01:20:01 AM all 0.13 0.00 0.51 0.08 0.00 99.28
01:30:01 AM all 0.12 0.00 0.52 0.08 0.00 99.28
01:40:01 AM all 0.13 0.00 0.50 0.07 0.00 99.30

9. mpstat - The mpstat command provides you with Multi-processor, CPU-related statistics. It is part of the sysstat package.

$ mpstat 5 5
Linux 2.6.18-53.el5 (system.domain.com) 04/28/2010

03:44:58 PM CPU %user %nice %sys %iowait %irq %soft %steal %idle intr/s
03:45:03 PM all 0.30 0.00 8.81 0.00 0.00 0.00 0.00 90.89 1072.80
03:45:08 PM all 0.10 0.00 0.40 1.10 0.00 0.10 0.00 98.30 1109.42
03:45:13 PM all 0.10 0.00 0.40 0.00 0.00 0.00 0.00 99.50 1063.15
03:45:18 PM all 0.20 0.00 3.70 0.00 0.00 0.00 0.00 96.10 1084.57
03:45:23 PM all 0.10 0.00 0.30 0.00 0.00 0.10 0.00 99.50 1067.07
Average: all 0.16 0.00 2.72 0.22 0.00 0.04 0.00 96.86 1079.37

or

mpstat -P ALL
Linux 2.6.18-53.el5 (system.domain.com) 04/28/2010

03:50:59 PM CPU %user %nice %sys %iowait %irq %soft %steal %idle intr/s
03:50:59 PM all 0.18 0.00 0.41 0.11 0.01 0.02 0.00 99.28 1071.77
03:50:59 PM 0 0.24 0.00 0.13 0.02 0.00 0.00 0.00 99.61 1000.70
03:50:59 PM 1 0.12 0.00 0.68 0.19 0.03 0.03 0.00 98.95 71.07

10. netstat - The netstat command, replete with options and switches, provides you with diagnostic information about your network statistics including interface statistics, routing tables, network connections and more. A wise SA uses netstat to diagnose network problems, attacks and to see a list of services and connections. An example is shown below.

$ netstat -a |grep LISTEN
tcp 0 0 localhost.localdomain:2208 *:* LISTEN
tcp 0 0 *:vmware-authd *:* LISTEN
tcp 0 0 *:mysql *:* LISTEN
tcp 0 0 *:netbios-ssn *:* LISTEN
tcp 0 0 *:sunrpc *:* LISTEN
tcp 0 0 *:ndmp *:* LISTEN
tcp 0 0 localhost.localdo:findviatv *:* LISTEN
tcp 0 0 localhost.localdomain:ipp *:* LISTEN
tcp 0 0 *:con *:* LISTEN
tcp 0 0 localhost.localdomain:smtp *:* LISTEN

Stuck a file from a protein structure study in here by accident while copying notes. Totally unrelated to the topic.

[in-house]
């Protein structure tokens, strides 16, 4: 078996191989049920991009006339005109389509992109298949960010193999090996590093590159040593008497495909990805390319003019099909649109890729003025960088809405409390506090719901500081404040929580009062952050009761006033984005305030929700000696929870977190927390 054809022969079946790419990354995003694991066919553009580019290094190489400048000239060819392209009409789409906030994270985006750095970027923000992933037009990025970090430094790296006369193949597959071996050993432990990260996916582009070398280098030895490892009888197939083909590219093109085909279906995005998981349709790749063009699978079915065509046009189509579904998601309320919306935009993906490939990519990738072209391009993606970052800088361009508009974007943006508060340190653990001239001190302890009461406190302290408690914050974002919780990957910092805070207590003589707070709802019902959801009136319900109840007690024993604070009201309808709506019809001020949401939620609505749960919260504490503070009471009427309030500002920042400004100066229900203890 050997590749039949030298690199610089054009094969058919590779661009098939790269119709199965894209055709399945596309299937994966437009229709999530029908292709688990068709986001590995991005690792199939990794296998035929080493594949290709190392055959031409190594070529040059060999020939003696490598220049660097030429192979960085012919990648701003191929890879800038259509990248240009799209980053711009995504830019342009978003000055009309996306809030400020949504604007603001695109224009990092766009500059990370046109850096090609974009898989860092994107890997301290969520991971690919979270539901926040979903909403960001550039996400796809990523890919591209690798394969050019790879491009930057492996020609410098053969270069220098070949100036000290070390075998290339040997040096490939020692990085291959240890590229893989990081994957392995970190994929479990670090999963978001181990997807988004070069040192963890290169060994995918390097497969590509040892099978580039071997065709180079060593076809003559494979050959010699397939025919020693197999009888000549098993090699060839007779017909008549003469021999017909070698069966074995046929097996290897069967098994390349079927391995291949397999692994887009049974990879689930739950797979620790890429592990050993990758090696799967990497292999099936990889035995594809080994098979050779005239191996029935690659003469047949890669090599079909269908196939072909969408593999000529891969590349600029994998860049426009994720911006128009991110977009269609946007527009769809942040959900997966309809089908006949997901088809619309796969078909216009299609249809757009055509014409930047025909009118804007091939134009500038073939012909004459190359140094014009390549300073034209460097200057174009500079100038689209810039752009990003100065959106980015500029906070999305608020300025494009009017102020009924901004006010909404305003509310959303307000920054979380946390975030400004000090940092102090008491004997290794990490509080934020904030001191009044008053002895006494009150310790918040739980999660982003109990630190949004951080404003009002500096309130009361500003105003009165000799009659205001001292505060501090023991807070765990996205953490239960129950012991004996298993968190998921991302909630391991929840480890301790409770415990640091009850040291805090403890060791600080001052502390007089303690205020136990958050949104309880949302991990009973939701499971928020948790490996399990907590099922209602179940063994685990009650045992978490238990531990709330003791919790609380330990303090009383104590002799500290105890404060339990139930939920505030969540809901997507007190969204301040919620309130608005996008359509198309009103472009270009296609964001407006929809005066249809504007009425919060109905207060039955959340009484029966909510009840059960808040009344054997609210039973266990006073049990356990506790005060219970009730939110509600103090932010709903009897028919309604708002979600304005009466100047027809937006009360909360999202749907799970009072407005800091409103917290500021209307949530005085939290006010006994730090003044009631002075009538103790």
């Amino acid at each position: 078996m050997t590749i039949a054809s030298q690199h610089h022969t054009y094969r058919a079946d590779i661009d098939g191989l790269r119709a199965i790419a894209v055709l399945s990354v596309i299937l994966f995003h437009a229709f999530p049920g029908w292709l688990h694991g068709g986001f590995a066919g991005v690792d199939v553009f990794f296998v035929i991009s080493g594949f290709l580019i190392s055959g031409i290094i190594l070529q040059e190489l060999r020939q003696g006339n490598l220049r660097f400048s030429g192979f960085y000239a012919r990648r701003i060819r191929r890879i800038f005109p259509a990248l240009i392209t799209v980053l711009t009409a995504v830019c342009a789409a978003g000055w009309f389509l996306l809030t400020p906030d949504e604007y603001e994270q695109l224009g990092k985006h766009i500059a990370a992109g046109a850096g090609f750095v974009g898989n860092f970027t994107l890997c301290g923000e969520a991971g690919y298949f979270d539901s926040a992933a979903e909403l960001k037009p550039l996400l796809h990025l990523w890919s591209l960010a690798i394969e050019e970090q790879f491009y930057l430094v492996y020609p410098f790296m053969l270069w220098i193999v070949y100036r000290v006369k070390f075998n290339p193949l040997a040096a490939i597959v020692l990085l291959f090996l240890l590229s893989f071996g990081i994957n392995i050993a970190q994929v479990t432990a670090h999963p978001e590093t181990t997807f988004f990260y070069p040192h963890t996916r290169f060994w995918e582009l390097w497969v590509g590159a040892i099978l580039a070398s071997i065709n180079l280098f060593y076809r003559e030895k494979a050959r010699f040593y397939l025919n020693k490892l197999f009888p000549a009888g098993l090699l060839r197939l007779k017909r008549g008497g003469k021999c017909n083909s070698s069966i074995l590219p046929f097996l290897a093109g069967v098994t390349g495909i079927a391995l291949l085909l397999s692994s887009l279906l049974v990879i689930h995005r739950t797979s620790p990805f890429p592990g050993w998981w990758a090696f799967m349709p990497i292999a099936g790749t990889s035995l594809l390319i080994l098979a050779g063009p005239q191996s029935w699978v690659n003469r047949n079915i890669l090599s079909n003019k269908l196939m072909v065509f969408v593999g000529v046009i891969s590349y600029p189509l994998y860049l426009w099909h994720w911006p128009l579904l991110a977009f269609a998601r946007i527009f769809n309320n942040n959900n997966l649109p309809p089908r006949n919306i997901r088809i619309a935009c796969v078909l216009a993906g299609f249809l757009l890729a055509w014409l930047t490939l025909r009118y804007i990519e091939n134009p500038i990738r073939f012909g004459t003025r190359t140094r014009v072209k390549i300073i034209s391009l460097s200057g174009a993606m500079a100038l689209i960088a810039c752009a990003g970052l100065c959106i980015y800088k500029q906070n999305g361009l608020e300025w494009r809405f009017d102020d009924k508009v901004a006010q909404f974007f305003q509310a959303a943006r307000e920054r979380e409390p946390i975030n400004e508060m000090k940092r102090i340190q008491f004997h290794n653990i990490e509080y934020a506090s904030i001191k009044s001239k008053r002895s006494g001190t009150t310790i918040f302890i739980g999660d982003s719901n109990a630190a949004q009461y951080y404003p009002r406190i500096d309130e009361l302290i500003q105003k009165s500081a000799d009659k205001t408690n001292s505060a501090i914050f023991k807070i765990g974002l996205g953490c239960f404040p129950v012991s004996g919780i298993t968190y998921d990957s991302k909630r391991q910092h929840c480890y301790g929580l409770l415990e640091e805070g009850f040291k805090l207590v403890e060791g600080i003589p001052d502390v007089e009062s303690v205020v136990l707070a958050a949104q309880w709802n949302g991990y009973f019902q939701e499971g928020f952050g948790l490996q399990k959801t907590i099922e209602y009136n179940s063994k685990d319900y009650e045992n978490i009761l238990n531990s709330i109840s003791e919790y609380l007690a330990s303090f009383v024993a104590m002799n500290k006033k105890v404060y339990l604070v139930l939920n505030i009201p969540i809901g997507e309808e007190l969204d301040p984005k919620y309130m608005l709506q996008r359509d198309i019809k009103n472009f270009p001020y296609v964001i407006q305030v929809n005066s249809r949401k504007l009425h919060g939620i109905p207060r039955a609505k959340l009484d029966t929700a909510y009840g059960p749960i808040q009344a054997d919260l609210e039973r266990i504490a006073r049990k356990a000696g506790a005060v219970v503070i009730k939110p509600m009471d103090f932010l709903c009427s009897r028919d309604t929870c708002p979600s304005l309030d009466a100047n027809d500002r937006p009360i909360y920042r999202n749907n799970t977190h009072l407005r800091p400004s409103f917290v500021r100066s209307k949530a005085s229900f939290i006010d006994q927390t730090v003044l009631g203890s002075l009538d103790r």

tcp 0 0 localhost.lo:x11-ssh-offset *:* LISTEN
tcp 0 0 localhost.localdomain:6011 *:* LISTEN
tcp 0 0 *:microsoft-ds *:* LISTEN
tcp 0 0 *:ms-wbt-server *:* LISTEN
tcp 0 0 localhost.localdomain:2207 *:* LISTEN
tcp 0 0 *:http *:* LISTEN
tcp 0 0 *:ssh *:* LISTEN
tcp 0 0 localhost6.l:x11-ssh-offset *:* LISTEN
tcp 0 0 localhost6.localdomain:6011 *:* LISTEN

11. du - The du command reports on disk usage. You can use it to look at all filesystems or a single one. If you use du, prepare yourself for a long list of files, directories and their sizes. It's better to filter the information so that you just see a snapshot of how much space a particular directory or filesystem is using. Issue the du command and request a human readable (megabytes, gigabytes) summary report of the /opt directory.

$ du -sh /opt

929M /opt

12. df - The df command reports the amount of used vs. free space you have on your filesystems. To see how this output differs from the du command, see the example below. The example shown uses the (-h) or human readable format that many SAs prefer.

$ df -h
Filesystem Size Used Avail Use% Mounted on
/dev/mapper/VolGroup00-LogVol00
360G 274G 68G 81% /
/dev/sda1 99M 30M 65M 32% /boot
tmpfs 1.4G 0 1.4G 0% /dev/shm
/dev/hdb1 230G 164G 55G 75% /backups